Tag: Animal House

Hanging with the new flesh

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“Your reality is already half video hallucination. If you’re not careful, it will become total hallucination. You’ll have to learn to live in a very strange new world.” – Media philosopher Brian O’Blivion in David Cronenberg’s “Videodrome” (1983)

So far, the bulk of gifted documentarian Ondi Timoner’s work has dealt with the forces that persuade human beings to give up some part of themselves, whether it be in pursuit of creative growth, God, or fame. Her latest film, takes that as far as it can possibly go. Unlike her remarkable “DiG!,” about the cultish neo-psychedelic rock band, the Brian Jonestown Massacre, or “Join Us,” about an actual religious cult, this time the cult is not just a few fanatics, it’s you and me.

I first praised the Sundance Grand Jury prize-winning “We Live in Public,” opening Friday at L.A.’s Nuart Theater (with special Q&As Friday and Saturday nights), back in June when I saw it at the Los Angeles Film Festival. The screening was capped off with the then somewhat surprising appearance by the documentary’s antihero, Internet entrepreneur and self-styled conceptual artist Josh Harris. Having returned from an idyll in Ethiopia, he said that his next project was something he called “the Wired City” and that, in his view, a typical human’s life in the future is going to be something like the present day existence of “a Purdue chicken.” He also said he hadn’t seen the movie and wasn’t sure when he would.

Back in the 1990’s, Harris made a large fortune largely by being one of the first to see the full communications potential of the web and was a dot-com era sensation via his groundbreaking web entertainment company, Pseudo. Leaving that when his eccentric and creative side grew to be too artsy and weird for the corporate room, he then spent a good chunk of that fortune on two highly provocative experiments/art projects.

We Live in PublicFirst came “Quiet” – basically a month-long party/community in an underground compound on the west side of New York with overt fascistic overtones. Harris recruited roughly 100 artists and creative types to live there 24/7 for an indefinite period (it turned out to be a month). He would provide all the food, (legal) party favors, a firing range and plenty of weaponry (blanks only, I’m told), as well as a fake church and real interrogation tactics borrowed from the Cold War-era East German secret police.

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“The Hangover” Needs No Box Office Cure (Updated)

The first sign I received was an e-mail from a friend (more of a civilian than a ravening cinephile like yours truly) raving about the “The Hangover.” After a response from me that I’d already written that the picture seemed like a possible sleeper, he mentioned that he saw it with a healthy sized crowd for a relatively early show, but by the time he exited at about 8:30 or so, the theater staff at the Northern California multiplex was announcing the comedy was sold out for the entire night.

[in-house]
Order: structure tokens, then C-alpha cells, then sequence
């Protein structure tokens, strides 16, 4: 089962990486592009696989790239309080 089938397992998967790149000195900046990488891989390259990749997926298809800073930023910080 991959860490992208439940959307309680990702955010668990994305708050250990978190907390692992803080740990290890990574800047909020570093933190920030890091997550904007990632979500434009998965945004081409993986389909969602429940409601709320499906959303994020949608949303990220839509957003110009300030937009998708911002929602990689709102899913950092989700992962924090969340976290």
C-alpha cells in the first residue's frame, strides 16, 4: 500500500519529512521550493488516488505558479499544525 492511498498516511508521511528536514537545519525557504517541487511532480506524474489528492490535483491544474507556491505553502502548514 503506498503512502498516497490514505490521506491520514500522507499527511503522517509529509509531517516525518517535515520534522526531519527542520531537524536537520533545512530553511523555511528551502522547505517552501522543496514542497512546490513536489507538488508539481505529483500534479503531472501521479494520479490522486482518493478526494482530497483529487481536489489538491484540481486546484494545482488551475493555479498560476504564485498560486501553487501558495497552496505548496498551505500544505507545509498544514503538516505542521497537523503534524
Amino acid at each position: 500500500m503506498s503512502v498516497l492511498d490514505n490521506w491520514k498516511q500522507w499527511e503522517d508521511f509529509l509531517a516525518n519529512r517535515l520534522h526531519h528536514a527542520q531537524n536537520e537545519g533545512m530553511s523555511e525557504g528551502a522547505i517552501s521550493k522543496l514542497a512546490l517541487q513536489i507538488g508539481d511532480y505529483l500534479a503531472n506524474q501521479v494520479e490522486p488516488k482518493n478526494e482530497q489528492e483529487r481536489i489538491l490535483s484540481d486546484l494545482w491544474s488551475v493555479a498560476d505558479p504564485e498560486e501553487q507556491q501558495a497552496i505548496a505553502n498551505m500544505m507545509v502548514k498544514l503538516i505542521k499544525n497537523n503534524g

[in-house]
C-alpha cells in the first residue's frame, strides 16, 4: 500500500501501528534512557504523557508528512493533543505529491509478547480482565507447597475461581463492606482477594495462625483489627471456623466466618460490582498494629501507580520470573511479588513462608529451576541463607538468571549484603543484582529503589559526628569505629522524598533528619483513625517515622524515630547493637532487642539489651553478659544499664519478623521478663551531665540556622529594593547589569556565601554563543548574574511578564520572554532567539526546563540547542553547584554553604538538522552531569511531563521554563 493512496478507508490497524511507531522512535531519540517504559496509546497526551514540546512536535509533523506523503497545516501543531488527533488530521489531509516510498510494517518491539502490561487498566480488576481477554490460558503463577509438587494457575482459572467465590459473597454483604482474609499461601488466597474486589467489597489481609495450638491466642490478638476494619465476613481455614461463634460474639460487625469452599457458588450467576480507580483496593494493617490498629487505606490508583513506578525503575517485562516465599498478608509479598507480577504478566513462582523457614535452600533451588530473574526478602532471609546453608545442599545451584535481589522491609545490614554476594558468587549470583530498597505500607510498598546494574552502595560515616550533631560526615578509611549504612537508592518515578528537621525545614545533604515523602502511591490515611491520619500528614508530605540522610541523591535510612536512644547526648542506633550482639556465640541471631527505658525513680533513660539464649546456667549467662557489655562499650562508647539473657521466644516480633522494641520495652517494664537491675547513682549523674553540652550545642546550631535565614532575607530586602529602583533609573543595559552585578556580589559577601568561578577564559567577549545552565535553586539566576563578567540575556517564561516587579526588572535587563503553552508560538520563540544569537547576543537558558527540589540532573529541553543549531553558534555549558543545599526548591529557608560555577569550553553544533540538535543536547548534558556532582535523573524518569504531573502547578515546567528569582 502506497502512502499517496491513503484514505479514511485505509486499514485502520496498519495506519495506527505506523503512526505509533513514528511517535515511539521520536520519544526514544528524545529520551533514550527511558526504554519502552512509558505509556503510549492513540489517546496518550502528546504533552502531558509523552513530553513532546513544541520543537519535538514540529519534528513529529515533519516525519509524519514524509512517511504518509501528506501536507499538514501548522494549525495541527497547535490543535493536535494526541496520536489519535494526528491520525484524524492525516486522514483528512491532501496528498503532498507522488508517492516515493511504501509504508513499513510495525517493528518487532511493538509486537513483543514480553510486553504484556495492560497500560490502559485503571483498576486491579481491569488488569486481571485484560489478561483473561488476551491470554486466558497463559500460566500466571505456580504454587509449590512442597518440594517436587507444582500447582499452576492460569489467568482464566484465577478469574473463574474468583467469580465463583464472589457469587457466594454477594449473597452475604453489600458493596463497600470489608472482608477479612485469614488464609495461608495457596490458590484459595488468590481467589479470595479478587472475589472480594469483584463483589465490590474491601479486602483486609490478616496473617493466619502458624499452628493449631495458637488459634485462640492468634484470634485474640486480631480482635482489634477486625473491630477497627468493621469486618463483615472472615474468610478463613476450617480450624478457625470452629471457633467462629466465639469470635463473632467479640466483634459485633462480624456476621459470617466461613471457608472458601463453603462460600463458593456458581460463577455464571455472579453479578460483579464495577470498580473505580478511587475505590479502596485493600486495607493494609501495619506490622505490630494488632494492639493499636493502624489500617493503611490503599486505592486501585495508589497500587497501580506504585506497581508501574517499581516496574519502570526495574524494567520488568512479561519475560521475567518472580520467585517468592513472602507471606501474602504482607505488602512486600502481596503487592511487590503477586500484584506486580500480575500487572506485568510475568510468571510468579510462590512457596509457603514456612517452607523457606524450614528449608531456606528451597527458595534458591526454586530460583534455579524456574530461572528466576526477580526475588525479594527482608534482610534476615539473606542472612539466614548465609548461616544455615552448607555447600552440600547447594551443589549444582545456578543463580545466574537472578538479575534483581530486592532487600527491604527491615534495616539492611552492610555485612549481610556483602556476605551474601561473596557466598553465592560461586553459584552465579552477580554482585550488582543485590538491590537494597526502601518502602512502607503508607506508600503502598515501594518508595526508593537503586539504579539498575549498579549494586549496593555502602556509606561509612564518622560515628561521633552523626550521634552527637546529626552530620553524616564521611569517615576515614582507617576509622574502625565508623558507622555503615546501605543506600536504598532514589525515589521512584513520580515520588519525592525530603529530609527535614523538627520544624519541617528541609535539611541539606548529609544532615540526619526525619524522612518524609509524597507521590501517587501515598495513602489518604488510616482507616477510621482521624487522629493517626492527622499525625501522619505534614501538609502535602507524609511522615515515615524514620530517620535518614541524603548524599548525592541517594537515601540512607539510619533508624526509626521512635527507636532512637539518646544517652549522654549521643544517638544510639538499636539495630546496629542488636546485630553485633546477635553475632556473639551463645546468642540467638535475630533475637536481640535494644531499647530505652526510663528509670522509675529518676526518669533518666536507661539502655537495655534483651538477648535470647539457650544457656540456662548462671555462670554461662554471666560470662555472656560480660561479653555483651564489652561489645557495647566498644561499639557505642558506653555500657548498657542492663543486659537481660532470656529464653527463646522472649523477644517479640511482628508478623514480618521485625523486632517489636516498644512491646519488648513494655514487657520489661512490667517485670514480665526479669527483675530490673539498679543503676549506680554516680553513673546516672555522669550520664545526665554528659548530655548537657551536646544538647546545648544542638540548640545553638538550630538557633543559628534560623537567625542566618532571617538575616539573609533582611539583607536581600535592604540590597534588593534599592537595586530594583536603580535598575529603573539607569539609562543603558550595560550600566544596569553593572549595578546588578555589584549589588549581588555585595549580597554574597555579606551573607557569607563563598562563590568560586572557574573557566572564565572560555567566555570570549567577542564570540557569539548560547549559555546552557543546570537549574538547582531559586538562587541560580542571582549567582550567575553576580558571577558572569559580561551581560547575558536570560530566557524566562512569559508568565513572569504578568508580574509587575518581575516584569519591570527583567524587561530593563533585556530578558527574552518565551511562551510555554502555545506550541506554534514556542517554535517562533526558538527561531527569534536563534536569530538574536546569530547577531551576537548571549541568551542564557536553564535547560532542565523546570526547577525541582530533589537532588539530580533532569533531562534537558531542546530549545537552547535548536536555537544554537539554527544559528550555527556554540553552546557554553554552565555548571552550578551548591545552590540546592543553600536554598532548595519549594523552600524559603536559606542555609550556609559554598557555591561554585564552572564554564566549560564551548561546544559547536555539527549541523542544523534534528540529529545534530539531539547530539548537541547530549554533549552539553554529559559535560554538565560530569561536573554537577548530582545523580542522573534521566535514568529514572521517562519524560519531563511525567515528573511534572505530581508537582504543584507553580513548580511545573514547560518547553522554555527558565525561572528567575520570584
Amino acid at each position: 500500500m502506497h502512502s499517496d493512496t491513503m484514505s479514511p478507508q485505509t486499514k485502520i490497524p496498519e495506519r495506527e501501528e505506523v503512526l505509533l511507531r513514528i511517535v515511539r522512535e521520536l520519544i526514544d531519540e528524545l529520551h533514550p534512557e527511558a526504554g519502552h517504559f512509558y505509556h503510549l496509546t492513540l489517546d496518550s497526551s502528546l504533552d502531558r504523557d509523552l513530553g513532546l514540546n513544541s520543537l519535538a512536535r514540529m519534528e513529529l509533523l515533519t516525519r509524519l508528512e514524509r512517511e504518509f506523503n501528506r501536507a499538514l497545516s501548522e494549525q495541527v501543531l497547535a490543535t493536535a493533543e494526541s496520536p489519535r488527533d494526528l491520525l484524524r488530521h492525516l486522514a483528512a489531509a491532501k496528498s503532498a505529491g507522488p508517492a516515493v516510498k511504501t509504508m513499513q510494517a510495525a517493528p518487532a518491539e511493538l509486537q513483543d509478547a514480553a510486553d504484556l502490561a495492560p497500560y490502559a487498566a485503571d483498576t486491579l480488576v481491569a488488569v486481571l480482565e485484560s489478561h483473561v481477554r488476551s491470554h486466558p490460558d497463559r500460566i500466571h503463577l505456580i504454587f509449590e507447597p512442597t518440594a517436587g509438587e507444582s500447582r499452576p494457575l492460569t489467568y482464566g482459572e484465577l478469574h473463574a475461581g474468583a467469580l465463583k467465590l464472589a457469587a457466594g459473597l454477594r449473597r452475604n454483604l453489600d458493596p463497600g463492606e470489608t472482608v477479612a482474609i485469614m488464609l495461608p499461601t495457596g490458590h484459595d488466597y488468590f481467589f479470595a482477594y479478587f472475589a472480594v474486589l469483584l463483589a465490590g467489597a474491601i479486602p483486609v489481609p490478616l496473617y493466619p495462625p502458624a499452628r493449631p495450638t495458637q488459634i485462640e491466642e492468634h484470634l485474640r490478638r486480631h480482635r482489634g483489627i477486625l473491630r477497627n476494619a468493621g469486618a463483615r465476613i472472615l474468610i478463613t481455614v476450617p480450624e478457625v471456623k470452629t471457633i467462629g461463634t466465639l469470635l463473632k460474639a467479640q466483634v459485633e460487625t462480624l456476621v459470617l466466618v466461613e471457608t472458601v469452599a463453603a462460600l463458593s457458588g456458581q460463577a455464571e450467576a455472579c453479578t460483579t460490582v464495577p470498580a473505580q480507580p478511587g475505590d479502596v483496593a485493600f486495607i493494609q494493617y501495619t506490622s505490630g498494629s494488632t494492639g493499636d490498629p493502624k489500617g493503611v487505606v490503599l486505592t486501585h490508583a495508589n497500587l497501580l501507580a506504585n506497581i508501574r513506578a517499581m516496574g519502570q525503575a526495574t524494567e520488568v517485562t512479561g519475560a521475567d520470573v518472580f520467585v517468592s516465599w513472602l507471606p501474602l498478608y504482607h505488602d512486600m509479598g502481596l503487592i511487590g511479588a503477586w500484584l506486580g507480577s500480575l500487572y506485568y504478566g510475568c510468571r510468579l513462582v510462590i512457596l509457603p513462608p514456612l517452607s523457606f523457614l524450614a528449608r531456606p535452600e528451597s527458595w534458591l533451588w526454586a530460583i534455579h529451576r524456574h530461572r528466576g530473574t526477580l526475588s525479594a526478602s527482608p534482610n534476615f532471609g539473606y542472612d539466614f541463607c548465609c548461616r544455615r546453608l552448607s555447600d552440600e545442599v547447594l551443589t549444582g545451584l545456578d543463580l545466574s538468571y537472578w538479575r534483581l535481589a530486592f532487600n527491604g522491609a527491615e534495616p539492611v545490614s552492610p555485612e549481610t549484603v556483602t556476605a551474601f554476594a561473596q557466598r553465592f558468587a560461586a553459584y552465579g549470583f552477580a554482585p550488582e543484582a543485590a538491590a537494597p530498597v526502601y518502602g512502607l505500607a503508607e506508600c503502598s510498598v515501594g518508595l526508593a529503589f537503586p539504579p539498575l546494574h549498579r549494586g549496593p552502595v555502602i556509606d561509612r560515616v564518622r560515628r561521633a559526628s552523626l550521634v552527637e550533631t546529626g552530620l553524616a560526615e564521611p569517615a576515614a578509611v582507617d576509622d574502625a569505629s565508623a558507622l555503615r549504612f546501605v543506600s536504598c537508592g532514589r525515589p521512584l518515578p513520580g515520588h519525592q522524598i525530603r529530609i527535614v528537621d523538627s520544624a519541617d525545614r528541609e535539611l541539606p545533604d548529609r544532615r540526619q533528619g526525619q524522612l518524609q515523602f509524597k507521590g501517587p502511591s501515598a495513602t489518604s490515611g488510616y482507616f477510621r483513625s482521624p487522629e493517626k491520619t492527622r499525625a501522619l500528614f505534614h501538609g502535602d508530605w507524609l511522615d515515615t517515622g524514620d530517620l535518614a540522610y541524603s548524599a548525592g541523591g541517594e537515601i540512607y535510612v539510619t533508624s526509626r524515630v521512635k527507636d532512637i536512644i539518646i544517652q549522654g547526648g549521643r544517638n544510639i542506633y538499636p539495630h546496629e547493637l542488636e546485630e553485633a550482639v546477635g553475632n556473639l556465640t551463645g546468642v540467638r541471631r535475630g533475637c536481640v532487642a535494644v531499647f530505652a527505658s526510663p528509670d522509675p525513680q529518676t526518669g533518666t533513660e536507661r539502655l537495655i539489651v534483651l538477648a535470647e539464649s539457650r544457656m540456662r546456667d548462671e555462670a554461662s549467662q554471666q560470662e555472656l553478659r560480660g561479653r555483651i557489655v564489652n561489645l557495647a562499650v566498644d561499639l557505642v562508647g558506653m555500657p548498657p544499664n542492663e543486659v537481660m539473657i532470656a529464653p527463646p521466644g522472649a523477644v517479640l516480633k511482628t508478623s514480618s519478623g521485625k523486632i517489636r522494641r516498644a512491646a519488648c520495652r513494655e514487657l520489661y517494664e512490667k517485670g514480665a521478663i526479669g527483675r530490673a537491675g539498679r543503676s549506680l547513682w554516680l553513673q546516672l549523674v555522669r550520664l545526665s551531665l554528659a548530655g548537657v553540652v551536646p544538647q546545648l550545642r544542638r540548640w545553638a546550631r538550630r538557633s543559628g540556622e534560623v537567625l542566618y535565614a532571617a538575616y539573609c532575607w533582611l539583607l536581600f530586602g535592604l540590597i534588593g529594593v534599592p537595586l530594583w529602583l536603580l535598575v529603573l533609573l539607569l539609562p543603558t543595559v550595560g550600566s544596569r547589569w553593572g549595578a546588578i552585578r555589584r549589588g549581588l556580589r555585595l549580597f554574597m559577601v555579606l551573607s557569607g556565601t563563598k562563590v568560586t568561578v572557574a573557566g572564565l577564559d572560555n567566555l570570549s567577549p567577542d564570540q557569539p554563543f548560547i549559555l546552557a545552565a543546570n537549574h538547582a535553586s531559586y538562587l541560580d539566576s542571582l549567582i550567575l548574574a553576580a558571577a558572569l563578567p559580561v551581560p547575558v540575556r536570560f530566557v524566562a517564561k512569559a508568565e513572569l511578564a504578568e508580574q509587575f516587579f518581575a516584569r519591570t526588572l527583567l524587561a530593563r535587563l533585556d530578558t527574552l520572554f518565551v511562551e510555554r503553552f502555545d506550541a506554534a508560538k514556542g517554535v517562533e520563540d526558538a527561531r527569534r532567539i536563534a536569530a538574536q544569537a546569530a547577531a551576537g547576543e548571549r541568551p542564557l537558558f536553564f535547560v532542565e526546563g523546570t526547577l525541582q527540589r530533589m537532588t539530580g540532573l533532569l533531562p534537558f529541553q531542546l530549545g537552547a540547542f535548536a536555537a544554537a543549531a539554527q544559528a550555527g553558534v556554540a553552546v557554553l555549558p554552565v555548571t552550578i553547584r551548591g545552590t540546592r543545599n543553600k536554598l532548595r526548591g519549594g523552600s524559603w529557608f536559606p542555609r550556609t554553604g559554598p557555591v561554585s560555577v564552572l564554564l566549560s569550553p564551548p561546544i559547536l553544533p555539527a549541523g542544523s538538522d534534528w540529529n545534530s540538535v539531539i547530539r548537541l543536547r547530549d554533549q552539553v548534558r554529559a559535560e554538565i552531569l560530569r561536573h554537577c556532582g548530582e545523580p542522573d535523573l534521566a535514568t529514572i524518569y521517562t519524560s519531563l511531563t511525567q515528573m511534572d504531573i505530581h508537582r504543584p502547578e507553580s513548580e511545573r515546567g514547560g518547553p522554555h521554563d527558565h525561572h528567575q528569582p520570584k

Then, going on my morning blog/pub patrol, I found that Nikki Finke and THR (and I’m sure Variety too, but do you really need a third source for the same info?) are abuzz with reports that the modest, R-rated comedy earned a cool $16.5 million yesterday. It defeated not only “Land of the Lost,” which unsurprisingly ran a mediocre-at-best third in the wake of a lot of negative buzz, but far more surprisingly, the beloved (but perhaps a bit family friendly for a Friday night) “Up.” And it did it with a starless cast of actors, who would ordinarily be in supporting roles in a film like this.

Once upon a time, my friends, even the big studios occasionally lowered their financial risk for slightly off-kilter projects by populating them with relative unknowns. Major ensemble-comedy releases like “American Graffitti,” “M*A*S*H,” or “Animal House” could make superstars, rather than simply relying on already huge names to fill every seat on the very first night. Of course, this was back when movies initially opened in a small number of theaters in large cities, with gradually expanding releases that allowed time for word of mouth to spread. The meant that not every film was expected to be as pre-sold as a Big Mac.

It’s still possible that “Up” will stage a comeback with families hitting the screens today and tomorrow, but “The Hangover” is now a verifiable sleeper hit and concerns that the appearance of Mike Tyson might backfire because of his recent extremely sad family tragedy seem to be more or less baseless. (Eternal interest in gossip notwithstanding, maybe the general audience is a bit less emotionally wrapped up in the personal lives of celebrities than you’d think.)

It’s nice to see that, even in today’s truly hostile and originality-killing marketplace, Pixar isn’t the only place where filmmakers make a star-free killing by simply entertaining an audience. (And folks, if you can’t get in to see “The Hangover” tonight, consider another film that’s a bit of a throwback to a less calculating Hollywood, “Drag Me to Hell.”)

UPDATE: I forgot to add that my friend also mentioned something I’d somehow missed — that the early reaction to “The Hangover” was so strong that Warners was already publicly discussing a sequel even before the release of the film. I think it’s safe to say that there are some very happy agents in Hollywood right now. One thing is certain, “The Hangover II” will be more expensive than the first.

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